Gowanus Lounge: Serving Brooklyn

Urban Environmentalist NYC: Hidden History of Prospect Hall

February 5th, 2009 · 4 Comments

Most of us know of the Grand Prospect Hall through the ubiquitous television commercials starring its current owners, Michael and Alice Halkias (“The Grand Prospect Hall – we make your dreams come true!”). Prospect Hall, as it was known until its newest incarnation, has a very special place in the history of Brooklyn and in my own life. Located on Prospect Avenue between Fifth and Sixth Avenues, it was added to the National Register of Historic Places in 1999 and originally built and owned by the German-born developer John Kolle in 1892 as a “temple of music and amusement.” Within a few years of its opening, it was destroyed in a fire in December 1900 after a Knights of Columbus event which 3,000 had attended in the ballroom. Mr. Kolle, determined to bring back an even grander hall, hired a young architect, Ulrich J. Huberty to design the new building. Huberty, along with his partner Frank J. Hemle designed the magnificent Tennis House and Boathouse in Prospect Park, among many other beautiful Brooklyn buildings.

The new Prospect Hall opened in 1902, a 140,000 square foot French Renaissance building with an exterior of light brick with limestone trim. The interior included bowling alleys (still in existence in the basement), a billiard room, a German-style oak-paneled beer hall, a shooting gallery, meeting areas, an open-air roof garden, dining rooms and a 40-foot-high ballroom. It boasted the first “French bird-cage” Otis elevator in the city – it is still there and still functions and was also the first electrified public building in Brooklyn. Many of the famous of the early part of the 20th century passed through it’s halls; William Randolph Hearst in 1906, William Jennings Bryant in 1908, Gov. Al Smith and Jimmy Walker in 1929. In the 1930s, there were Works Progress Administration theater presentations. “Scarface” Al Capone was known to frequent its Speakeasy – and also to attend opera performanc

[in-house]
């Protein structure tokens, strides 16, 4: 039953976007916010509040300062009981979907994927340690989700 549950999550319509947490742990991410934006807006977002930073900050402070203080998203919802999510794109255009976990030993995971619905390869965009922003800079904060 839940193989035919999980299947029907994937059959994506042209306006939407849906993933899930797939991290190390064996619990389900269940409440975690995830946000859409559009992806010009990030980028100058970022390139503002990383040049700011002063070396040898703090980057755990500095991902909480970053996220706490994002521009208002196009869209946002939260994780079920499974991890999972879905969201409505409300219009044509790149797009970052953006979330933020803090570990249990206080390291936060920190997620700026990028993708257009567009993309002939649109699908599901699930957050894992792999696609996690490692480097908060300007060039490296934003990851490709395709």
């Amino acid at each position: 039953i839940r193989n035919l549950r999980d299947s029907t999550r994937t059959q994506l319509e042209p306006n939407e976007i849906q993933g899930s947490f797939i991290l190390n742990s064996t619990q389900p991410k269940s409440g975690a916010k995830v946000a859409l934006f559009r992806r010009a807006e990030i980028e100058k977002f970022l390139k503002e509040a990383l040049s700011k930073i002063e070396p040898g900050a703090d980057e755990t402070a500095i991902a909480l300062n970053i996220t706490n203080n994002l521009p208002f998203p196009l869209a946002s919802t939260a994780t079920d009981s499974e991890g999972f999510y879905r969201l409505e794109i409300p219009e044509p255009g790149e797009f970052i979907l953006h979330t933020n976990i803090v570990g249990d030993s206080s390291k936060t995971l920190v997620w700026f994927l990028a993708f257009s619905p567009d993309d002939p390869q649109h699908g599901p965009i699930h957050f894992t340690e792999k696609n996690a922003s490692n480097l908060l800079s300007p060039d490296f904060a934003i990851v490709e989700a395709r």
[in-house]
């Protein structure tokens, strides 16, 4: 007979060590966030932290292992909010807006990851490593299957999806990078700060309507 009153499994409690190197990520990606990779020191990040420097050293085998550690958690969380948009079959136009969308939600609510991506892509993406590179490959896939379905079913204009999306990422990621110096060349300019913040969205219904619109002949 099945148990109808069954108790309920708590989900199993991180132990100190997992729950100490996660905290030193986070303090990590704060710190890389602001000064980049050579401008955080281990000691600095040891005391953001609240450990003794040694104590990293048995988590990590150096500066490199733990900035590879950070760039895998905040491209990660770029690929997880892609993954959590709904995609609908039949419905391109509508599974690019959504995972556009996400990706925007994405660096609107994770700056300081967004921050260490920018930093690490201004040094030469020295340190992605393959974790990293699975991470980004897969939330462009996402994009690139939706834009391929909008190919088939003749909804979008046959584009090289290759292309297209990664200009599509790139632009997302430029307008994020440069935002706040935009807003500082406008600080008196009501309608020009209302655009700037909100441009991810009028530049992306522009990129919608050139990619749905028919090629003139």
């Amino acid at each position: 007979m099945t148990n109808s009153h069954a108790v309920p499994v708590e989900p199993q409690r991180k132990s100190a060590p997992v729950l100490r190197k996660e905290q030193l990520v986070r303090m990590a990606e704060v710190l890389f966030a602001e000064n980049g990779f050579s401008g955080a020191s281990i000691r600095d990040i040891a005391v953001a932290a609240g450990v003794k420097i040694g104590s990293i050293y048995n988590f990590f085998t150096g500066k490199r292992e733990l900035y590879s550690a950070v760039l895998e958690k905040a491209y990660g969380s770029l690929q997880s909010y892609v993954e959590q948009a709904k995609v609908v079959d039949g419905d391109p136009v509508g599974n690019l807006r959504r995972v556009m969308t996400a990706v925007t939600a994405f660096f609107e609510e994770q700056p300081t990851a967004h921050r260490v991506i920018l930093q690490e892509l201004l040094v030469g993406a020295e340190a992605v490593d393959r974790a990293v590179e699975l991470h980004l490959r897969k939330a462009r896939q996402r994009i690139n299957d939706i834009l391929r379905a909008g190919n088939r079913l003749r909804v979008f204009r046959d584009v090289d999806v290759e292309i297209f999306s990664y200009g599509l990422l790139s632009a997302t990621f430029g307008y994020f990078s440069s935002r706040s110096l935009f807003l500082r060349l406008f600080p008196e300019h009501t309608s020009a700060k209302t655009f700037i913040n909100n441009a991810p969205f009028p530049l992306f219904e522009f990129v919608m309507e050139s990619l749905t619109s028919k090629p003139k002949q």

es. Lena Horne would get her teenaged start at the Opera House in the Grand Ballroom. Other visiting luminaries are said to include Enrico Caruso, Sophie Tucker, Mae West, Sonja Henie, Bob Hope, Ginger Rogers and Fred Astaire.

At the same time, the Hall’s complex of meeting, dining and entertaining rooms were hosts to club meetings, weddings, balls anniversaries and other events. The top floor had a Masonic meeting room where there is now a ballroom that holds many ballroom dance competitions and has an incredible view of New York Harbor from its windows. The hall was home to Crescent Motion Picture Company (owned by Herman Kolle) in 1908. Movies were produced on location and shown in the open-air roof garden. The heyday of such halls is long past, though such buildings were important to the fabric of life in the early twentieth century, both for newly arrived immigrants and established society. More recently, the hall has been a set for Francis Ford Coppola’s Cotton Club, John Huston’s Prizzi’s Honor and Wes Andersons’s The Royal Tenenbaums. Many commercials have been filmed here spreads for magazines have been shot here, and performing artists like Foxy Brown and Cyndi Lauper have filmed videos here.